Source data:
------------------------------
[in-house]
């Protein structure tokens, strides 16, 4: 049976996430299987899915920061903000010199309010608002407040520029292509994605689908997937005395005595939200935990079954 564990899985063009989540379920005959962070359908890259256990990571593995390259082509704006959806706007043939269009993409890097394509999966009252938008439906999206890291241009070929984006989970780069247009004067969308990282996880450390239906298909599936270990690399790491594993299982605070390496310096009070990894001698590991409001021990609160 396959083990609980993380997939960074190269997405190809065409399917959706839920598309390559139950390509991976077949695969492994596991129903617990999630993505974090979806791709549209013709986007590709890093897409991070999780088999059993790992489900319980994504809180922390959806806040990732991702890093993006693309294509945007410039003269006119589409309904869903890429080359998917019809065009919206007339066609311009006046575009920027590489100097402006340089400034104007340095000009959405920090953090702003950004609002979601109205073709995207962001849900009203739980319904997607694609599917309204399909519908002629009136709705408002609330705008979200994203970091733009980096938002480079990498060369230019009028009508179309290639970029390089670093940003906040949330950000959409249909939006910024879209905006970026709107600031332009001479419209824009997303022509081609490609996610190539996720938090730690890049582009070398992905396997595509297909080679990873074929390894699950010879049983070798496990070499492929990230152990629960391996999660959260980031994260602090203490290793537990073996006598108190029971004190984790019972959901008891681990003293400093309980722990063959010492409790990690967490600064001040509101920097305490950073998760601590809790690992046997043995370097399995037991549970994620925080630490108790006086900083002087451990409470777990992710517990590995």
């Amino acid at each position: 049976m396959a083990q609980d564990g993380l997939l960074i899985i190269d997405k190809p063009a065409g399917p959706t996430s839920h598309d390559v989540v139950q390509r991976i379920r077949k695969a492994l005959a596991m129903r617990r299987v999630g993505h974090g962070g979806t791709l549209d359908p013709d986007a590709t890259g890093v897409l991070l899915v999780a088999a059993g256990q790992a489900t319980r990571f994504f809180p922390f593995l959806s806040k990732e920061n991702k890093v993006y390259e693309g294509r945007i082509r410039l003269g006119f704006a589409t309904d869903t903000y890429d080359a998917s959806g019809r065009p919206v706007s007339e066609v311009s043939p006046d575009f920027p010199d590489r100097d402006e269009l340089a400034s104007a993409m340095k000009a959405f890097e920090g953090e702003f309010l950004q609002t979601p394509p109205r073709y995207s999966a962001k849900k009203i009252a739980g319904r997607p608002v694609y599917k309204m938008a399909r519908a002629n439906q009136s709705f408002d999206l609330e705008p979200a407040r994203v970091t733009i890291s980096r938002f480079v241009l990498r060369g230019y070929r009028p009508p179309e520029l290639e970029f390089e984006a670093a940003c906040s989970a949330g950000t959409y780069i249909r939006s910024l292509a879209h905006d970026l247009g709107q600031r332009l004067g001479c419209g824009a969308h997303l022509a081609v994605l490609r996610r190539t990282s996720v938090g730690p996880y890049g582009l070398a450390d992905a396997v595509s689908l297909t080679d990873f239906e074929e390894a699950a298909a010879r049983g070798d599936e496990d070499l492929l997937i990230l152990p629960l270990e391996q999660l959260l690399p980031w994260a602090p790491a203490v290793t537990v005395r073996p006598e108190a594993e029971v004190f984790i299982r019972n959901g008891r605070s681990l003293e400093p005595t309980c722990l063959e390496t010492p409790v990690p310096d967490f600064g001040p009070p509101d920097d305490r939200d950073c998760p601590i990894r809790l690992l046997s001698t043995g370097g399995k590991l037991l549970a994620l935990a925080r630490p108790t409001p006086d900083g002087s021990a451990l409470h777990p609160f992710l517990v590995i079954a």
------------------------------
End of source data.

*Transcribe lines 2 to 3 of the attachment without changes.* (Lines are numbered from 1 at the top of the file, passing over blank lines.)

């Protein structure tokens, strides 16, 4: 049976996430299987899915920061903000010199309010608002407040520029292509994605689908997937005395005595939200935990079954 564990899985063009989540379920005959962070359908890259256990990571593995390259082509704006959806706007043939269009993409890097394509999966009252938008439906999206890291241009070929984006989970780069247009004067969308990282996880450390239906298909599936270990690399790491594993299982605070390496310096009070990894001698590991409001021990609160 396959083990609980993380997939960074190269997405190809065409399917959706839920598309390559139950390509991976077949695969492994596991129903617990999630993505974090979806791709549209013709986007590709890093897409991070999780088999059993790992489900319980994504809180922390959806806040990732991702890093993006693309294509945007410039003269006119589409309904869903890429080359998917019809065009919206007339066609311009006046575009920027590489100097402006340089400034104007340095000009959405920090953090702003950004609002979601109205073709995207962001849900009203739980319904997607694609599917309204399909519908002629009136709705408002609330705008979200994203970091733009980096938002480079990498060369230019009028009508179309290639970029390089670093940003906040949330950000959409249909939006910024879209905006970026709107600031332009001479419209824009997303022509081609490609996610190539996720938090730690890049582009070398992905396997595509297909080679990873074929390894699950010879049983070798496990070499492929990230152990629960391996999660959260980031994260602090203490290793537990073996006598108190029971004190984790019972959901008891681990003293400093309980722990063959010492409790990690967490600064001040509101920097305490950073998760601590809790690992046997043995370097399995037991549970994620925080630490108790006086900083002087451990409470777990992710517990590995």
């Amino acid at each position: 049976m396959a083990q609980d564990g993380l997939l960074i899985i190269d997405k190809p063009a065409g399917p959706t996430s839920h598309d390559v989540v139950q390509r991976i379920r077949k695969a492994l005959a596991m129903r617990r299987v999630g993505h974090g962070g979806t791709l549209d359908p013709d986007a590709t890259g890093v897409l991070l899915v999780a088999a059993g256990q790992a489900t319980r990571f994504f809180p922390f593995l959806s806040k990732e920061n991702k890093v993006y390259e693309g294509r945007i082509r410039l003269g006119f704006a589409t309904d869903t903000y890429d080359a998917s959806g019809r065009p919206v706007s007339e066609v311009s043939p006046d575009f920027p010199d590489r100097d402006e269009l340089a400034s104007a993409m340095k000009a959405f890097e920090g953090e702003f309010l950004q609002t979601p394509p109205r073709y995207s999966a962001k849900k009203i009252a739980g319904r997607p608002v694609y599917k309204m938008a399909r519908a002629n439906q009136s709705f408002d999206l609330e705008p979200a407040r994203v970091t733009i890291s980096r938002f480079v241009l990498r060369g230019y070929r009028p009508p179309e520029l290639e970029f390089e984006a670093a940003c906040s989970a949330g950000t959409y780069i249909r939006s910024l292509a879209h905006d970026l247009g709107q600031r332009l004067g001479c419209g824009a969308h997303l022509a081609v994605l490609r996610r190539t990282s996720v938090g730690p996880y890049g582009l070398a450390d992905a396997v595509s689908l297909t080679d990873f239906e074929e390894a699950a298909a010879r049983g070798d599936e496990d070499l492929l997937i990230l152990p629960l270990e391996q999660l959260l690399p980031w994260a602090p790491a203490v290793t537990v005395r073996p006598e108190a594993e029971v004190f984790i299982r019972n959901g008891r605070s681990l003293e400093p005595t309980c722990l063959e390496t010492p409790v990690p310096d967490f600064g001040p009070p509101d920097d305490r939200d950073c998760p601590i990894r809790l690992l046997s001698t043995g370097g399995k590991l037991l549970a994620l935990a925080r630490p108790t409001p006086d900083g002087s021990a451990l409470h777990p609160f992710l517990v590995i079954a």